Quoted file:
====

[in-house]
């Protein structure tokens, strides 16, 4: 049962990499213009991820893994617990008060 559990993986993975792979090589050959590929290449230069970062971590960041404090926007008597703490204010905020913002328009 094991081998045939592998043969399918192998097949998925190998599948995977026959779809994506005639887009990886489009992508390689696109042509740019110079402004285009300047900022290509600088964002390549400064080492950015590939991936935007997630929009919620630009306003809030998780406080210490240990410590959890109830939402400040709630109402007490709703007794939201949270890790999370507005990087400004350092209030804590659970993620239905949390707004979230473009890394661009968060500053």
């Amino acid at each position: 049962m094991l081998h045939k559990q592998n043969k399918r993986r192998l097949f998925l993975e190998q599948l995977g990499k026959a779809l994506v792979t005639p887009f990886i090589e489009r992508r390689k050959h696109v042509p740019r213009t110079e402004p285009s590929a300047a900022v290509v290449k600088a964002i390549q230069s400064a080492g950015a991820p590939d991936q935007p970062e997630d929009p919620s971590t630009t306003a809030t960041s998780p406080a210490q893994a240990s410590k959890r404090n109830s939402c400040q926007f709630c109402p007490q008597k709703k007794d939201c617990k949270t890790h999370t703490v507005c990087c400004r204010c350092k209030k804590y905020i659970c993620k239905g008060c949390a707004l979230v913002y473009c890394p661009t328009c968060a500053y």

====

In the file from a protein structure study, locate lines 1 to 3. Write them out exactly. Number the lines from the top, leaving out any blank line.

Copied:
[in-house]
């Protein structure tokens, strides 16, 4: 049962990499213009991820893994617990008060 559990993986993975792979090589050959590929290449230069970062971590960041404090926007008597703490204010905020913002328009 094991081998045939592998043969399918192998097949998925190998599948995977026959779809994506005639887009990886489009992508390689696109042509740019110079402004285009300047900022290509600088964002390549400064080492950015590939991936935007997630929009919620630009306003809030998780406080210490240990410590959890109830939402400040709630109402007490709703007794939201949270890790999370507005990087400004350092209030804590659970993620239905949390707004979230473009890394661009968060500053």
């Amino acid at each position: 049962m094991l081998h045939k559990q592998n043969k399918r993986r192998l097949f998925l993975e190998q599948l995977g990499k026959a779809l994506v792979t005639p887009f990886i090589e489009r992508r390689k050959h696109v042509p740019r213009t110079e402004p285009s590929a300047a900022v290509v290449k600088a964002i390549q230069s400064a080492g950015a991820p590939d991936q935007p970062e997630d929009p919620s971590t630009t306003a809030t960041s998780p406080a210490q893994a240990s410590k959890r404090n109830s939402c400040q926007f709630c109402p007490q008597k709703k007794d939201c617990k949270t890790h999370t703490v507005c990087c400004r204010c350092k209030k804590y905020i659970c993620k239905g008060c949390a707004l979230v913002y473009c890394p661009t328009c968060a500053y």